To explain mechanistically the effects of h on beta diversity of stable communities, it helps to first examine how h affects alpha and gamma diversity. As expected, greater heterogeneity promotes alpha diversity: heterogeneity creates different ecological niches, allowing species to coexist locally (Fig. 7j). Within a given h value, greater positive feedback inhibits alpha diversity (Fig. 7j), as greater feedback causes greater dominance by fewer species that benefit from positive feedback, thereby excluding a greater number of species from the community. However, comparing f = 0 and f = 0.05 (white and grey circles in Fig. 7j), the difference in alpha diversity becomes smaller as h increases from 0.0125 to 0.1, indicating that priority effect reduces alpha diversity more greatly in less heterogeneous patches. On the other hand, comparing f = 0 and f = 0.1 (white and black circles in Fig. 7j), the difference in alpha diversity becomes larger as h increases from 0.0125 to 0.05. In this range of h, alpha diversity increases when f =0, whereas it stays at 1 (i.e. single-species dominance) when f = 0.1. In the latter case, the feedback effect is so strong that a single species dominates the entire patch when h < 0.05. Greater h values also promote gamma diversity, as expected (Fig. 7k). Unlike alpha diversity, however, f does not affect gamma diversity, indicating that any reduction in alpha diversity by f is compensated for by an increase in beta diversity with f.
Using these interpretations of alpha and gamma diversity, we can explain the response of beta diversity to environmental heterogeneity (h) under different strengths of positive feedback ( f ). When f = 0.1, beta diversity increases and then decreases with h (black circles in Fig. 7l). The initial increase is due to dominance by a single species regardless of the h value, which keeps alpha diversity at 1, while gamma diversity increases with h. The subsequent decline in beta diversity occurs because the more heterogeneous the environment is, the more greatly the positive feedback effect is overwhelmed by environmental heterogeneity. When f = 0.05, beta diversity is highest at h = 0.0125 and decreases with h for the same reason as for when f = 0.1 (grey circles in Fig. 7l). Unlike at f = 0.1, beta diversity does not increase initially with h, because positive feedback is not strong enough to keep alpha diversity at 1. Finally, when f = 0, beta diversity is always small regardless of h, as expected from the absence of positive feedbacks as a cause of alternative states (white circles in Fig. 7l).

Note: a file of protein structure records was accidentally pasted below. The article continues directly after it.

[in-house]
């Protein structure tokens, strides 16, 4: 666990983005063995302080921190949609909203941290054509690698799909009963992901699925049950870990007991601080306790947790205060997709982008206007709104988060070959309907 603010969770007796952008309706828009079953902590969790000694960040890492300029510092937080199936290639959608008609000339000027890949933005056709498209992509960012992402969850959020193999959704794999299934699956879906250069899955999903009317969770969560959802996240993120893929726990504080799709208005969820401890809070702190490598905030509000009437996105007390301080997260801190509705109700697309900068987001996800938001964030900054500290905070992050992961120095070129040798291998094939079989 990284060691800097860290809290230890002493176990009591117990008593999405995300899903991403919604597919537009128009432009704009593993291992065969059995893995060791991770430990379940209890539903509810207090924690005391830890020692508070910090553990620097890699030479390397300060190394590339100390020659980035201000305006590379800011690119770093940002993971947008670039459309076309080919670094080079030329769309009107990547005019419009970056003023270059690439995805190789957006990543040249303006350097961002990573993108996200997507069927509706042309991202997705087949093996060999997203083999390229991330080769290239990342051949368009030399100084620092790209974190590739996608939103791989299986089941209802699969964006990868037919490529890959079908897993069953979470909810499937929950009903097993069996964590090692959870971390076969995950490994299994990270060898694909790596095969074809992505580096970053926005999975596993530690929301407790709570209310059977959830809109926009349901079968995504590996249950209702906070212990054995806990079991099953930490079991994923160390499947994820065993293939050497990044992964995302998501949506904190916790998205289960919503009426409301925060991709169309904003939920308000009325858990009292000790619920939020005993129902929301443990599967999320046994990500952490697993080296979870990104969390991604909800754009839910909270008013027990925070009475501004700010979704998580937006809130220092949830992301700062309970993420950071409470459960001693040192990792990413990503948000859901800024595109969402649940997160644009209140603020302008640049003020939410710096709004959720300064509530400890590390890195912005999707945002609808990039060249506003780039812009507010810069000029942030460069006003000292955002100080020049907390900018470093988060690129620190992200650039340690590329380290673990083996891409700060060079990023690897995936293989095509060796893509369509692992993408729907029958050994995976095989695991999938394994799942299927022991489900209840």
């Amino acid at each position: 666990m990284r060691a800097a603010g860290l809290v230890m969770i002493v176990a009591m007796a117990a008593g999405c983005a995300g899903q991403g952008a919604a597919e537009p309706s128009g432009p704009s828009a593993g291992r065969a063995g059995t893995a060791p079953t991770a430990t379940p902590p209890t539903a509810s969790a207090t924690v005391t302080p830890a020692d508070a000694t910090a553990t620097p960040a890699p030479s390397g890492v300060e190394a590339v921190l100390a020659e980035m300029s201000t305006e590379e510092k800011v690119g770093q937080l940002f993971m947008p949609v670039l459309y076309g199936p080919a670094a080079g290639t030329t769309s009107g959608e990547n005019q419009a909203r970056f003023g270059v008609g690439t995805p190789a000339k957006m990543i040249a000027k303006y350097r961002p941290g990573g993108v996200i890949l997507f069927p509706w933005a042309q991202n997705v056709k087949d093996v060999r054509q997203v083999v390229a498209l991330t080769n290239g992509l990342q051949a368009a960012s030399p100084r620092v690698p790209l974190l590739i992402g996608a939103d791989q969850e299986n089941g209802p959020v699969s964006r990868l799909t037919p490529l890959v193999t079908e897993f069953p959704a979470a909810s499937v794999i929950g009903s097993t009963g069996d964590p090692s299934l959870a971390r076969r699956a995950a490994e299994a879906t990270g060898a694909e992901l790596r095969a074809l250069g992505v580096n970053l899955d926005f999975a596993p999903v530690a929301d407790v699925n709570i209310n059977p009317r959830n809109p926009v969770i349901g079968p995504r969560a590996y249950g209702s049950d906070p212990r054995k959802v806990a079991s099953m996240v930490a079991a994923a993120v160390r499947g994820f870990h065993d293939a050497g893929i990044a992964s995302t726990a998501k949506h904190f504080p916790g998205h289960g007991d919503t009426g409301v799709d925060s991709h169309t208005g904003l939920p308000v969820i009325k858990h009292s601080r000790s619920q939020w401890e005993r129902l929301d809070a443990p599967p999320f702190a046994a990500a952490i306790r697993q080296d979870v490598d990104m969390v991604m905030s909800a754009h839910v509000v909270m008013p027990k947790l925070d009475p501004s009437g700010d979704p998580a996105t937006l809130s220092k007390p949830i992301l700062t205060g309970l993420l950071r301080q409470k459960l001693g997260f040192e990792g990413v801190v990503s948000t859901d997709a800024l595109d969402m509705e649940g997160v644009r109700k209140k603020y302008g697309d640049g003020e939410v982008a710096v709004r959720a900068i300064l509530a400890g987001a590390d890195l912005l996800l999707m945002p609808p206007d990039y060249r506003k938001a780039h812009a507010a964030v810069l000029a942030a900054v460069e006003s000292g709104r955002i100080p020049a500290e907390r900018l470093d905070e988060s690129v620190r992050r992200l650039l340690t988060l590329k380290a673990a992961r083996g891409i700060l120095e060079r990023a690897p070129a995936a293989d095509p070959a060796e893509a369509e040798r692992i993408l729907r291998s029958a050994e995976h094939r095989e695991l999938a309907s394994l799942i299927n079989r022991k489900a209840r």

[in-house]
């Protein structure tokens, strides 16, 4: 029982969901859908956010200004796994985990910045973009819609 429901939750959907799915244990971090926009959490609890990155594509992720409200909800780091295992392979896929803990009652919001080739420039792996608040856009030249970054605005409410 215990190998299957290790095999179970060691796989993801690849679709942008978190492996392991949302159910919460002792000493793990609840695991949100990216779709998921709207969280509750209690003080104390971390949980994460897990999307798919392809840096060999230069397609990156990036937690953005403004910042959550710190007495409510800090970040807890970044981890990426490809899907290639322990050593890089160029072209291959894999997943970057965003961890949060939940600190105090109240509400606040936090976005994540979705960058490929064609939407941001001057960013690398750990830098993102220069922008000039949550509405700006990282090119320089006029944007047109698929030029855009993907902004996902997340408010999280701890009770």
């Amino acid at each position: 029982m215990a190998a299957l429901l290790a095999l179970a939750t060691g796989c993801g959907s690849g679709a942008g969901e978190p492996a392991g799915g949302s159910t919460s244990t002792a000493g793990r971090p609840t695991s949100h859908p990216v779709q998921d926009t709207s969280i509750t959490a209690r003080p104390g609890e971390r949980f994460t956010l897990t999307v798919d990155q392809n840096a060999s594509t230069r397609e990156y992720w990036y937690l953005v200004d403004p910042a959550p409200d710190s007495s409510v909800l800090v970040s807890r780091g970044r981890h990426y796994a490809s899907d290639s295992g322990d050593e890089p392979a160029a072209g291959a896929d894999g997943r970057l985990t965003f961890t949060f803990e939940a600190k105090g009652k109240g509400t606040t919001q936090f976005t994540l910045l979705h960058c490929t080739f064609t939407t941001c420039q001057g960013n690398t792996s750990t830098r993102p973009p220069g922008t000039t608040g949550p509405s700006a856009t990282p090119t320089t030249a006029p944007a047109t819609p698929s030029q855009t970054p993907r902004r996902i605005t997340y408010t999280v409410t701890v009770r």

Although these explanations make sense for stable communities, patterns that emerge in beta diversity for transient communities differ from those for stable communities. As they do at t = 1600, both alpha and gamma diversity increase with h at t = 60 (Fig. 7d, e). However, alpha diversity is greater at t = 60 relative to t = 1600 when h is small (h = 0.0125–0.05), due to the overshooting effect discussed above, whereas it is smaller at t = 60 relative to t = 1600 when h is large (h = 0.1–0.4), due to the slow build-up of species in communities through sequential immigration. As a result, the effect of h on alpha diversity is smaller, or more specifically, the slope of the increase in alpha diversity with h is shallower, at t = 60 (Fig. 7d) than at t = 1600 (Fig. 7j). Similarly, gamma diversity shows a less steep increase with h at t = 60 (Fig. 7e) relative to at t = 1600 (Fig. 7k), with the difference between gamma diversity at t = 60 vs. t = 1600 greater under smaller h values, because of the slower process of species sorting after initial community divergence. Consequently, at t = 60, the more greatly elevated gamma under smaller h, combined with the lack of a rapid increase in alpha diversity with h, results in a monotonic decline of beta diversity with increasing h regardless of f values (Fig. 7f).
Empirical Evidence for Inconsistency Between Stable and Transient States